demonstrated his failure to live up to his sworn duties as a lawyer. The Supreme Court repeatedly stressed
the importance of integrity and good moral character as part of a lawyer's equipment in the practice of
his profession. For it cannot be denied that the respect of litigants for the profession is inexorably
diminished whenever a member of the Bar betrays their trust and confidence.

The Court is not oblivious of the right of a lawyer to be paid for the legal services he has extended to his
client but such right should not be exercised whimsically by appropriating to himself the money intended
for his clients. There should never be an instance where the victor in litigation loses everything he won to
the fees of his own lawyer.

Delos Reyes vs. Aznar

[A.C. No. 1334. November 28, 1989.]

FACTS: Complainant, a second year medical student of the Southwestern University (Cebu), alleged in her
verified complaint that respondent Atty. Jose B. Aznar, then chairman of said university, had carnal
knowledge of her for several times under threat that she would fail in her Pathology subject if she would
not submit to respondent's lustful desires. Complainant further alleged that when she became pregnant,
respondent, through a certain Dr. Gil Ramas, had her undergo forced abortion.

Respondent filed his Answer denying any personal knowledge of complainant as well as all the
allegations contained in the complaint and by way of special defense, averred that complainant is a
woman of loose morality.

After investigation, the Solicitor General found that the charge of immorality against respondent
Aznar has been substantiated by sufficient evidence, both testimonial and documentary; while finding
insufficient and uncorroborated the accusation of intentional abortion. The Solicitor General then
recommends the suspension of respondent from the practice of law for a period of not less than three (3)

Respondent then alleges that since a period of about ten (10) years had already elapsed from the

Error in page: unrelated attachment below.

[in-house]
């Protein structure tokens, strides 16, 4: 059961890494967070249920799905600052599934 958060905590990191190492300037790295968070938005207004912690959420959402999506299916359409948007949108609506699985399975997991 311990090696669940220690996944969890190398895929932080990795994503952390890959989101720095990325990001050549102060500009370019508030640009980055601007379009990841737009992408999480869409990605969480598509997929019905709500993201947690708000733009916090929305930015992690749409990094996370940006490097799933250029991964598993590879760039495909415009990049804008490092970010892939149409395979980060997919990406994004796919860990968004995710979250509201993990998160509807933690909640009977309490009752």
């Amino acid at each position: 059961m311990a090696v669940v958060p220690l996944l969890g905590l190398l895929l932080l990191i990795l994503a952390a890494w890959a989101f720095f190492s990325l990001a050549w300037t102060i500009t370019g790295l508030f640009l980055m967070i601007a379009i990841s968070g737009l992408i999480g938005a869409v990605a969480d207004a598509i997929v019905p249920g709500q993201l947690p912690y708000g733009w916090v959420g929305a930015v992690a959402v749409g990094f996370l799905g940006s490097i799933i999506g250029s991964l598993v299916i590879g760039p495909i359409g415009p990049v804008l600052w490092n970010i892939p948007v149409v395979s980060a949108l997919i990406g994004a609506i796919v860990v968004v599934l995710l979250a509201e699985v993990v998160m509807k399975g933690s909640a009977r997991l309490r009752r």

time the Solicitor General made his recommendation for a three (3) year suspension and respondent is
not practicing his profession as a lawyer, the court may now consider the respondent as having been
suspended during the said period and the case dismissed for being moot and academic.

ISSUE: Whether or not the punishment was proper.

HELD: After a thorough review of the records, the Court agrees with the finding of the Solicitor General
that respondent Aznar, under the facts as stated in the Report of the investigation conducted in the case,
is guilty of "grossly immoral conduct" and may therefore be removed or suspended by the Supreme Court
for conduct unbecoming a member of the Bar. The Court stated that: It is the duty of a lawyer, whenever
his moral character is put in issue, to satisfy this Court that he is a fit and proper person to enjoy continued
membership in the Bar. He cannot dispense with nor downgrade the high and exacting moral standards of
the law profession.

The Court also disagrees with the respondents view that he has already served the 3 year
suspension. The Court stated that the requirement of Good Moral Character is a continuing qualification
and his actions violated that requirement. They found respondent to be guilty under Section 27, Rule 138
and ordered that he be DISBARRED and stricken off the from the Roll of Attorneys.
#24 (Again. 4 pages lang to. Synopsis pa yung isa. Hahaha.)

Camacho vs. Pangulayan

[A.C. No. 4807. March 22, 2000.]